Steve Jobs Short Sainthood
- By ALEX WILLIAMS - The New York Times - November 2, 2011
The glowing obituaries appeared moments after Steve Jobs’s death was announced on Oct. 5. “Silicon Valley’s radiant Sun King,” eulogized The San Jose Mercury News. His name was floated for Time magazine’s Person of the Year, though the honor traditionally goes to the living. Even Gawker, the snarky media blog, adopted the sober tone of a state funeral.
“The scope of Jobs’s achievements is hard to put into words,” Gawker wrote in a respectful 1,200-word post simply titled “Steve Jobs Is Dead.”
That tone lasted 18 hours. By 2 p.m. the following day, Gawker posted another item, “Steve Jobs Was Not God.” It argued: “If you like Apple products, fine. They are products. They do not have souls. They are not heroes, and neither is their creator, no matter how skilled he may have been.”
It wasn’t just Gawker. The waters quickly muddied after the first wave of obituaries passed. Thanks to Facebook and Twitter, anyone with a beef against Mr. Jobs or Apple found a platform to sound off about an industrialist who doubled as a pop star.
The Steve Jobs backlash began as quickly as the mythmaking had. Candlelight vigils were just starting to form outside Apple stores worldwide when bloggers began their assault.
“Was Steve Jobs a Good Man, or an Evil Corporate CEO and Wall Street Shill?” asked a contributor on the Occupy Wall Street Web site.
Then, on the Forbes site, David Coursey, a technology writer, wrote an article called “Steve Jobs Was a Jerk, You Shouldn’t Be,” in which he suggested that Mr. Jobs might have been “a borderline sociopath.”
There was a time when the gloves stayed put after the death of a legend. After John Lennon was murdered in 1980, news outlets generally painted him as a guitar-strumming prince of peace, and were loath to dwell on old tabloidish tales of him as a skirt-chasing druggie who was mean to Paul.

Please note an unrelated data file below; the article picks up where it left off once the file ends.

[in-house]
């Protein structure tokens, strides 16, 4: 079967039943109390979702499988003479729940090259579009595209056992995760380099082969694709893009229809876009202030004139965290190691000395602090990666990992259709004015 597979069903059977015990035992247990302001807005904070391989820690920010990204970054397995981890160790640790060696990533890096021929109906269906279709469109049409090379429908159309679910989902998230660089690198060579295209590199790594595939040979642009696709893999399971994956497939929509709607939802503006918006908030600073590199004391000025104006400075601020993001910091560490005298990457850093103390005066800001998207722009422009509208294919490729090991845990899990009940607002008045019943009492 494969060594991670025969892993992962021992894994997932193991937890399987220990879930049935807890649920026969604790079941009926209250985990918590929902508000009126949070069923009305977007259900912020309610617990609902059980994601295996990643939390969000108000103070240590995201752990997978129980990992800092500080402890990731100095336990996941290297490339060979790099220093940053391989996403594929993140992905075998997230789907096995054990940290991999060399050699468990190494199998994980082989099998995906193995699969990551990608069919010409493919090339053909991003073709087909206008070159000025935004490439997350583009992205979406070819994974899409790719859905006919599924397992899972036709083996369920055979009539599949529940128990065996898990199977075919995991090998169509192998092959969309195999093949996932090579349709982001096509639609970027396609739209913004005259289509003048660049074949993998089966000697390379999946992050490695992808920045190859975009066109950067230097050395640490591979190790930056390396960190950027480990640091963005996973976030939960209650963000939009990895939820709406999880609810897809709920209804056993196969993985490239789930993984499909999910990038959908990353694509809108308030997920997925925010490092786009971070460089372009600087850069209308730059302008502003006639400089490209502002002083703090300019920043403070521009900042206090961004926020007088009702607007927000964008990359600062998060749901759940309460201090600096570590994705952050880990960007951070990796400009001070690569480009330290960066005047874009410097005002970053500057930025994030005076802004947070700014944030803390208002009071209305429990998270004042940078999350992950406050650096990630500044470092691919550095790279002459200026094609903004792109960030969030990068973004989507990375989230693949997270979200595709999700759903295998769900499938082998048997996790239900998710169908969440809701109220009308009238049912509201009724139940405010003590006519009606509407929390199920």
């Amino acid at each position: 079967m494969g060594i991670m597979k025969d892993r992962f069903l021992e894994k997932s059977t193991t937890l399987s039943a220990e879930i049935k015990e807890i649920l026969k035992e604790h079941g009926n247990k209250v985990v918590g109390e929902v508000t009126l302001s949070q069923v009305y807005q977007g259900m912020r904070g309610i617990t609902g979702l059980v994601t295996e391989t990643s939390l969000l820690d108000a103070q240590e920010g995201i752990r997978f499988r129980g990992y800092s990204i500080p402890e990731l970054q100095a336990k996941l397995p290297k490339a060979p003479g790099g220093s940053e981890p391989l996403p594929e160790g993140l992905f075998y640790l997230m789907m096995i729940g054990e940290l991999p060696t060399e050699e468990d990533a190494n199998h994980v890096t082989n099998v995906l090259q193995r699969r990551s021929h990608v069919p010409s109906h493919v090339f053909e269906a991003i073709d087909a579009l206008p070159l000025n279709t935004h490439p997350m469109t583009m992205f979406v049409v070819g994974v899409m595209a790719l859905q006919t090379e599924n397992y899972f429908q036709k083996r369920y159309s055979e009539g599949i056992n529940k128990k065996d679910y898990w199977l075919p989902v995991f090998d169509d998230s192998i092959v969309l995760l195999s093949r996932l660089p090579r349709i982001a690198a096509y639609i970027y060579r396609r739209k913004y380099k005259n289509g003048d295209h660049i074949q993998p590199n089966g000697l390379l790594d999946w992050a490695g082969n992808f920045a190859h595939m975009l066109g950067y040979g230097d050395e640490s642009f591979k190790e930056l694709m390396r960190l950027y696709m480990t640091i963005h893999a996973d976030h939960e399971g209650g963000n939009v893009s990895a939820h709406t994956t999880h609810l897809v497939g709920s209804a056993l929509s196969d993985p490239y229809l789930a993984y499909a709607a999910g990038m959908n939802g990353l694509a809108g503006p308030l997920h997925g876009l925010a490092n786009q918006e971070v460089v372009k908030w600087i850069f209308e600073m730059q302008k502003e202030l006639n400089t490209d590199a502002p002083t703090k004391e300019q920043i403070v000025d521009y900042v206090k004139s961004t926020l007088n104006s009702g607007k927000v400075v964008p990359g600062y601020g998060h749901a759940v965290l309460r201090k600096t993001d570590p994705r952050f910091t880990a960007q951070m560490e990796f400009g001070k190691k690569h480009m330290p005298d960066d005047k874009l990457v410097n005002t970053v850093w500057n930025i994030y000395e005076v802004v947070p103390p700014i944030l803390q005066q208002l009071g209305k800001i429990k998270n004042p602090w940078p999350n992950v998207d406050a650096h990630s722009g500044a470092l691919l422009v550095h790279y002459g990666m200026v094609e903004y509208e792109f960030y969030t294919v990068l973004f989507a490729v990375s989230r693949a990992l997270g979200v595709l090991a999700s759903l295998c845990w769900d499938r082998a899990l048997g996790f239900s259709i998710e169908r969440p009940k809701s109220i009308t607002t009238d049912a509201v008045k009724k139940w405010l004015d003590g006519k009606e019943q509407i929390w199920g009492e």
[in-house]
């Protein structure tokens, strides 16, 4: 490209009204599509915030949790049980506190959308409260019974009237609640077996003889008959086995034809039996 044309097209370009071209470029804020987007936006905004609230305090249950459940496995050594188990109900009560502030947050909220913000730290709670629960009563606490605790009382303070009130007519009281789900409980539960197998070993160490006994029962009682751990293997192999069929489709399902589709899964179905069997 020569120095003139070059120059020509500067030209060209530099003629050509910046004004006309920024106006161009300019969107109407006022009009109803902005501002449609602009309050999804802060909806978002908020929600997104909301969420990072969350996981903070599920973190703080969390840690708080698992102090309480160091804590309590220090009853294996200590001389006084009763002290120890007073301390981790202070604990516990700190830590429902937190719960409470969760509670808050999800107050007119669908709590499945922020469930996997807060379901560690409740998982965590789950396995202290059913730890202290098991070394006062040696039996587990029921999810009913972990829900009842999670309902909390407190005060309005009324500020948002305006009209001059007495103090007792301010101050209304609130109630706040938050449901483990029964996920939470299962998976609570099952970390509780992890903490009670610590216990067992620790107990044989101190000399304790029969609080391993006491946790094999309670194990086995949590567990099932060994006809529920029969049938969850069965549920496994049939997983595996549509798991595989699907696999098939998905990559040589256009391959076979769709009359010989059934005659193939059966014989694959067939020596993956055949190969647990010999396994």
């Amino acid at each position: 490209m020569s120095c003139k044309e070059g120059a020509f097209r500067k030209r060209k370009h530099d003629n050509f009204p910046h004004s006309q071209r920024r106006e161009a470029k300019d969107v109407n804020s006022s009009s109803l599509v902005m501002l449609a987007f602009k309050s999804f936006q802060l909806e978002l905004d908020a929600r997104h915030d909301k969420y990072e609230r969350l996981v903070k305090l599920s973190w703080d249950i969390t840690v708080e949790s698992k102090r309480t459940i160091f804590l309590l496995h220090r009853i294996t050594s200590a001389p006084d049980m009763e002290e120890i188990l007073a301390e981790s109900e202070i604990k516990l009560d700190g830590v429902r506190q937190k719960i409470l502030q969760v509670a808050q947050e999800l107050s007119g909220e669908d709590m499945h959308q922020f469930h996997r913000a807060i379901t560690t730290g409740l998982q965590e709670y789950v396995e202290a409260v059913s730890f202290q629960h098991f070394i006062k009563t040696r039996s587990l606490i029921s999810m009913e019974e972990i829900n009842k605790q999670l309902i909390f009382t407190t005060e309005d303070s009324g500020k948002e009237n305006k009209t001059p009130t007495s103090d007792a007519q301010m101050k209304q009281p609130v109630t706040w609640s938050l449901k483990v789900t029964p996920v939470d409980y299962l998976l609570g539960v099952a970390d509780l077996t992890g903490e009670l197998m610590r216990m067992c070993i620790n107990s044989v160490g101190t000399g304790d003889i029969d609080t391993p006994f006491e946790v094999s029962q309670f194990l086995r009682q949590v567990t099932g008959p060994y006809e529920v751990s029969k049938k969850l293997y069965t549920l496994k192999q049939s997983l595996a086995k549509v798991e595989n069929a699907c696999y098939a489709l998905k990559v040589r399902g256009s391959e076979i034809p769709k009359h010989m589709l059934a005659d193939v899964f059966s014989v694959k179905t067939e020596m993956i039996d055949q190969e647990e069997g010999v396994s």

But the velocity with which Steve the Saint stories morphed into Steve the Sinner stories was striking, said Kurt Andersen, the novelist and former New York magazine editor. “It’s the speed of the news cycle writ large, in terms of legacy and existential worth,” he said.
On Twitter, while Apple cultists wrote 140-character homages, nonbelievers passed along snipes about Steve the Tyrant, Steve the Evil Boss, Steve the Micromanaging Perfectionist.
As for the mainstream press, it cleared its throat, straightened its tie and dived into the fray with the rest of them.
Five days after Mr. Jobs’s death, the British news magazine The Week published a roundup of “anti-Jobs” stories. It included an essay titled “In Praise of Bad Steve” by a writer named D. B. Grady in The Atlantic (“Apple wasn’t built by a saint. It was built by an iron-fisted visionary”); a 2010 investigation in The Mail in England into the “Chinese suicide sweatshop” where iPods are made; and an Op-Ed article in The New York Times by Mike Daisey, a monologist, who pounded Apple for what he saw as Orwellian tactics (“There is no tech company that looks more like the Big Brother from Apple’s iconic 1984 commercial than Apple itself”).
Mr. Daisey is no stranger to the Jobs backlash. He produced and stars in an extemporaneous one-man show, “The Agony and the Ecstasy of Steve Jobs,” that, by coincidence, opened at the Public Theater on Oct. 17, making its New York debut after touring for 14 months. The play blasts Apple and other technology companies for alleged harsh conditions in their factories.
The fortuitous timing of his show’s opening in New York prompted a deluge of hate mail and a couple of death threats, Mr. Daisey said, but he was unfazed.
“Are we seriously going to read one more time he was a genius?” he said. “By not sharing anything of his dark side, the complexities of his life, you’re sort of shortchanging the true complexity and interestingness of the story.”
And, of course, there is the publication of Walter Isaacson’s 630-page authorized biography, “Steve Jobs.” While the book is hardly a hatchet job, bloggers looking for a fresh angle skimmed it for juicy bits, like how Mr. Jobs, in the early days of Apple, stiffed an original employee, who was a close friend, on stock options.
But Mr. Isaacson, who worked with Mr. Jobs on the book for two and a half years, said that it was not fair to Mr. Jobs, or the book, to cherry-pick the Bad Steve anecdotes.
“The way the book turns out, he developed a very loyal team who was very inspired by him, and he has a very loving family,” Mr. Isaacson said. “In the end, you have to judge him on the outcome.”